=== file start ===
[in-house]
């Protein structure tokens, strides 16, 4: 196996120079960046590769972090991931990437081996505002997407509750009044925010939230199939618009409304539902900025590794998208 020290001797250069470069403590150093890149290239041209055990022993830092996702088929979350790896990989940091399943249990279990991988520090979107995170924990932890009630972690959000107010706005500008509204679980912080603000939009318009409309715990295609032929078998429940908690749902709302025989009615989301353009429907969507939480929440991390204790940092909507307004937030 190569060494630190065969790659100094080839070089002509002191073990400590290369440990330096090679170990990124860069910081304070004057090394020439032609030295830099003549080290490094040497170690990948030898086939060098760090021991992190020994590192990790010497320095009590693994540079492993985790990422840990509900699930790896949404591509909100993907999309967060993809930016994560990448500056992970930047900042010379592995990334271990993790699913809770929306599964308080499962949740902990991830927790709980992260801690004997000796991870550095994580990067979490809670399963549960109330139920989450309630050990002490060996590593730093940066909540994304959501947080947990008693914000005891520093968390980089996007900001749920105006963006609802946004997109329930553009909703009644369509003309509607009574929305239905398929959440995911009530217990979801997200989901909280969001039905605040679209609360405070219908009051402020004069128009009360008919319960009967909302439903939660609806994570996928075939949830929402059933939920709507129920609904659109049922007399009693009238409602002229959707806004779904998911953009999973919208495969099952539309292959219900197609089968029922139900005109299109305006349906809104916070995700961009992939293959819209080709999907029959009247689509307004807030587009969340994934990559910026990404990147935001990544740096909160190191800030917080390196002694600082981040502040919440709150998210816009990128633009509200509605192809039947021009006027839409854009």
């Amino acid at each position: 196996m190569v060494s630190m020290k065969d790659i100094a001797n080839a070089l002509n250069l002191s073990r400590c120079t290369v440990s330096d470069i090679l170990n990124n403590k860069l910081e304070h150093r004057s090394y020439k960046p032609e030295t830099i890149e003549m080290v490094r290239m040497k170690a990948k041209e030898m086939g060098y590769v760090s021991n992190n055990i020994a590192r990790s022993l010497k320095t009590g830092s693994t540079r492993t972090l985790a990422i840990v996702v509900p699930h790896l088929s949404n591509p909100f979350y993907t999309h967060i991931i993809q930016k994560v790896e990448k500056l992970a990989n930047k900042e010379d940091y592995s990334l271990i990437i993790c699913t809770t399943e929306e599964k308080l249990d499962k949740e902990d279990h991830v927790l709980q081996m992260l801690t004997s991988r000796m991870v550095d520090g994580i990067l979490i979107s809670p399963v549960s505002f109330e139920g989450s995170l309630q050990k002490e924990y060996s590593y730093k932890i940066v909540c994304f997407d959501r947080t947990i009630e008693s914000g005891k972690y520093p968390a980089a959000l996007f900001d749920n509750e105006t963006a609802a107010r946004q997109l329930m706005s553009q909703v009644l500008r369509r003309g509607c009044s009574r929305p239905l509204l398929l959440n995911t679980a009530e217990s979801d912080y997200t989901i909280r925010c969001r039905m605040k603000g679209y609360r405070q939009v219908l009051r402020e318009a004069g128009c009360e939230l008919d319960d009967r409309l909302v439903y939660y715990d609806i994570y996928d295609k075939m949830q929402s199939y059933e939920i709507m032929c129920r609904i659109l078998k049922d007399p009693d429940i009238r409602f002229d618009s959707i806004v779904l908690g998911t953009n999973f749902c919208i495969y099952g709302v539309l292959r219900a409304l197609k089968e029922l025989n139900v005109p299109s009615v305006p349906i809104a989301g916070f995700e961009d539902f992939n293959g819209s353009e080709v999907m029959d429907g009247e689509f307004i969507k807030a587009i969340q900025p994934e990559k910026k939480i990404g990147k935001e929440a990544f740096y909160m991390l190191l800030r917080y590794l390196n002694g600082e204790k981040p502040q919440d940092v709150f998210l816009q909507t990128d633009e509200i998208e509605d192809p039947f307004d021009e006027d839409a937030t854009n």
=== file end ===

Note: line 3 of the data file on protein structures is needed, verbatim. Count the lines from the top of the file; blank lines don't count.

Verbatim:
């Amino acid at each position: 196996m190569v060494s630190m020290k065969d790659i100094a001797n080839a070089l002509n250069l002191s073990r400590c120079t290369v440990s330096d470069i090679l170990n990124n403590k860069l910081e304070h150093r004057s090394y020439k960046p032609e030295t830099i890149e003549m080290v490094r290239m040497k170690a990948k041209e030898m086939g060098y590769v760090s021991n992190n055990i020994a590192r990790s022993l010497k320095t009590g830092s693994t540079r492993t972090l985790a990422i840990v996702v509900p699930h790896l088929s949404n591509p909100f979350y993907t999309h967060i991931i993809q930016k994560v790896e990448k500056l992970a990989n930047k900042e010379d940091y592995s990334l271990i990437i993790c699913t809770t399943e929306e599964k308080l249990d499962k949740e902990d279990h991830v927790l709980q081996m992260l801690t004997s991988r000796m991870v550095d520090g994580i990067l979490i979107s809670p399963v549960s505002f109330e139920g989450s995170l309630q050990k002490e924990y060996s590593y730093k932890i940066v909540c994304f997407d959501r947080t947990i009630e008693s914000g005891k972690y520093p968390a980089a959000l996007f900001d749920n509750e105006t963006a609802a107010r946004q997109l329930m706005s553009q909703v009644l500008r369509r003309g509607c009044s009574r929305p239905l509204l398929l959440n995911t679980a009530e217990s979801d912080y997200t989901i909280r925010c969001r039905m605040k603000g679209y609360r405070q939009v219908l009051r402020e318009a004069g128009c009360e939230l008919d319960d009967r409309l909302v439903y939660y715990d609806i994570y996928d295609k075939m949830q929402s199939y059933e939920i709507m032929c129920r609904i659109l078998k049922d007399p009693d429940i009238r409602f002229d618009s959707i806004v779904l908690g998911t953009n999973f749902c919208i495969y099952g709302v539309l292959r219900a409304l197609k089968e029922l025989n139900v005109p299109s009615v305006p349906i809104a989301g916070f995700e961009d539902f992939n293959g819209s353009e080709v999907m029959d429907g009247e689509f307004i969507k807030a587009i969340q900025p994934e990559k910026k939480i990404g990147k935001e929440a990544f740096y909160m991390l190191l800030r917080y590794l390196n002694g600082e204790k981040p502040q919440d940092v709150f998210l816009q909507t990128d633009e509200i998208e509605d192809p039947f307004d021009e006027d839409a937030t854009n």